City leaders can’t make Dallas a healthier, cleaner place all alone.
“Because city operations form such a small part of our overall carbon footprint in Dallas, we have to collaborate with our residents and businesses to find innovative ways to reduce our community-wide emissions, prepare for a changing climate, and enhance quality of life through equitable and sustainable planning of our community’s environmental assets,” said James McGuire, director of the Office of Environmental Quality and Sustainability.
The Office of Environmental Quality and Sustainability has reached out to businesses and residents to participate in the Comprehensive Environmental and Climate Action Plan (CECAP).
That work has included a survey as well as public meetings, including six held in September and October. Suggestions have included more green spaces and tree planting programs and improved options for public transportation.
“It will take the entire community of Dallas to ensure it’s ready to build a safe future and enhance the quality of life for all residents.” -Tatum Lau
According to the city of Dallas website, “We know that climate change will have the most impact on vulnerable communities, including children, the elderly, low-income communities, and in particular, communities of color. We are working to ensure that the voices of these communities are heard and included in the planning process.”
The Dallas City Council in January chose AECOM, a premier, fully integrated global infrastructure firm, to develop a plan. The goal is to unveil the document for Earth Day 2020.
AECOM has worked with more than 50 cities around the world with climate action, adaptation, and sustainability planning.
The CECAP process included first seeking out public engagement from low-income communities of color who are most vulnerable to the impact of climate change, but least likely to engage. Company representatives asked about what environmental changes residents were most concerned about and what type of actions the community would support.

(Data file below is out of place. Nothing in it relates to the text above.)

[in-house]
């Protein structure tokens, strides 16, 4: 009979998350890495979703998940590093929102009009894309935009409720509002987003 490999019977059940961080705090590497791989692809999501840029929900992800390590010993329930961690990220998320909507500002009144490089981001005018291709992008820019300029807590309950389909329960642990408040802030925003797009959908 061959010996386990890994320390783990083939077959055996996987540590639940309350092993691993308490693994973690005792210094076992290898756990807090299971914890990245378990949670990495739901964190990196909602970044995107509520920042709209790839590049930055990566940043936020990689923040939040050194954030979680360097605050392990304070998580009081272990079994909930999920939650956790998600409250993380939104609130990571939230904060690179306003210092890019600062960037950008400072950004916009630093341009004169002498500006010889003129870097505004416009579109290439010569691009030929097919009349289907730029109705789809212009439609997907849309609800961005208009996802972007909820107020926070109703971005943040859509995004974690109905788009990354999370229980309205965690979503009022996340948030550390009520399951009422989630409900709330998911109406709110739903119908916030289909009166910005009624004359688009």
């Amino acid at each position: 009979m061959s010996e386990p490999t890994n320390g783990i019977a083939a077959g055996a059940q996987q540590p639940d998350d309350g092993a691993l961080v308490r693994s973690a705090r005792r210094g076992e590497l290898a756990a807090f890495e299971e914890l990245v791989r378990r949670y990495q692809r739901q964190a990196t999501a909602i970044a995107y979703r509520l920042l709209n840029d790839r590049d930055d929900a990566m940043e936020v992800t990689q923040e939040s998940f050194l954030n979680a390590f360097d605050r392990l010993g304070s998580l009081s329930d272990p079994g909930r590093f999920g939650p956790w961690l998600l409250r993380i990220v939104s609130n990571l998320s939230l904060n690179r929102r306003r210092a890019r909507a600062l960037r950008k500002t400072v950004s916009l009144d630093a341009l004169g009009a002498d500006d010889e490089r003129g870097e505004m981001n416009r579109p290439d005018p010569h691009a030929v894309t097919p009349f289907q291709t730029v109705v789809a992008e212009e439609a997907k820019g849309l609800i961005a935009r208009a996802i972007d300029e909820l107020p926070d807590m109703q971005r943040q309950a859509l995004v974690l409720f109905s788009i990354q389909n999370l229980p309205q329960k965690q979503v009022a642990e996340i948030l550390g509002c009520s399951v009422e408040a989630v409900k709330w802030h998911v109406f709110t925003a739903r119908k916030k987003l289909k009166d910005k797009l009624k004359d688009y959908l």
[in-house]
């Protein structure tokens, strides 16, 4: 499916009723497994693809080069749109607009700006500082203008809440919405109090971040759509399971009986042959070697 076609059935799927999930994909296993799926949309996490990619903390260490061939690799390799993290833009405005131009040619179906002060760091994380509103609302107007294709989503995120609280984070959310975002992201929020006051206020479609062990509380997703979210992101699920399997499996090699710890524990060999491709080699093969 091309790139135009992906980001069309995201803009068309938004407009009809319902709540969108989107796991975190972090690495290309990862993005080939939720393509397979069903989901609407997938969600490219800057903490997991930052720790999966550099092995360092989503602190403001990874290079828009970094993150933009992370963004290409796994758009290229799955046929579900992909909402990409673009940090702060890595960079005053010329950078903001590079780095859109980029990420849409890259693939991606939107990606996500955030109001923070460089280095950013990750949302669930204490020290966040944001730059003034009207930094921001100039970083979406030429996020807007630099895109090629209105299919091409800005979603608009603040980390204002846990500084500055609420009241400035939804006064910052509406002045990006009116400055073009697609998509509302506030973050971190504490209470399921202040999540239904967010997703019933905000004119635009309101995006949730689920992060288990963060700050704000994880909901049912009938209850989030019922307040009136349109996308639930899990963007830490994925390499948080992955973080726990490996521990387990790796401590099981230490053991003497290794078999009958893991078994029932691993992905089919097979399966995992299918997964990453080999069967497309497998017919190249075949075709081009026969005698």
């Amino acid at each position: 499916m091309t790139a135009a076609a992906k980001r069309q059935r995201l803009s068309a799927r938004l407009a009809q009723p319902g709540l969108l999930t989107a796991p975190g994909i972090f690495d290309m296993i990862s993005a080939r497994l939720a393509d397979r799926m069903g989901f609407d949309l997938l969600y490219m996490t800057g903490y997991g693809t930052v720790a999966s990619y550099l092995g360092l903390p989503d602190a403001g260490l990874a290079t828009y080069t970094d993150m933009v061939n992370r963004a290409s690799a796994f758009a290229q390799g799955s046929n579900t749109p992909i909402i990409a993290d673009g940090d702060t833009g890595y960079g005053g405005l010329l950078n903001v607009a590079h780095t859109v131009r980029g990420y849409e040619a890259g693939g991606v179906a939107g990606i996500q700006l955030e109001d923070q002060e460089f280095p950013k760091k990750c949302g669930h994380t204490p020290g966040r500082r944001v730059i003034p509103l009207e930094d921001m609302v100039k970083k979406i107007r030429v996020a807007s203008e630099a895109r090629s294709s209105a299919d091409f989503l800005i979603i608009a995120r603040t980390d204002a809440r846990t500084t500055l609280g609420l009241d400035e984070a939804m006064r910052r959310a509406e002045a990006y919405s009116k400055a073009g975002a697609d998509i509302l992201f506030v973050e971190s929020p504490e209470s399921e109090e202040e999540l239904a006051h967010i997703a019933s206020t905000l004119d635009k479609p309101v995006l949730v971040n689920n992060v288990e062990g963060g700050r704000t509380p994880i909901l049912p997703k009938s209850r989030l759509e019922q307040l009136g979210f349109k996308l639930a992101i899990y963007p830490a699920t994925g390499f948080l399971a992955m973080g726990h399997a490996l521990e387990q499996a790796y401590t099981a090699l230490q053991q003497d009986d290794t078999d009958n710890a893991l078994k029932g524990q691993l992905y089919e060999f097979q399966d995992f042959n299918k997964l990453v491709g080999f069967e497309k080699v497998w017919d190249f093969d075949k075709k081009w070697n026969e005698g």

Based upon the findings, CECAP will propose quantitative, sector-specific city and community goals to enhance the city’s environmental performance by a specific timeline.
When finished, the CECAP plan will focus on cutting down on the causes of changing weather and develop standards and strategies for adapting the city to changing local conditions.
The plan will outline specific things the city can do to reduce greenhouse gases and improve environmental quality.
The plan includes preparing the city for climate change impacts, creating a healthier and more prosperous community by addressing the change, reducing greenhouse gas emissions (GFG), and encouraging residents and businesses to take action.
“It will take the entire community of Dallas to ensure it’s ready to build a safe future and enhance the quality of life for all residents,” said AECOM senior urban planner Tatum Lau.
The city of Dallas conducted a CECAP Community Survey online that identified such focus areas as buildings and energy, food and urban agriculture, parks and open spaces, solid waste, transportation and land use, water and wastewater, and climate resilience. About 1,235 people responded to the survey.
Survey Identifies Top Ideas
Building/Energy – Require new construction to meet high energy efficiency standards.
Food – Encourage businesses with extra to donate to those in need.
Parks – Prioritize tree planting in areas with high urban heat.
Solid Waste – Encourage businesses to reduce what they generate.
Transportation – Provide better infrastructure for biking and walking.
Water – Promote use of trees and other plants that require less water.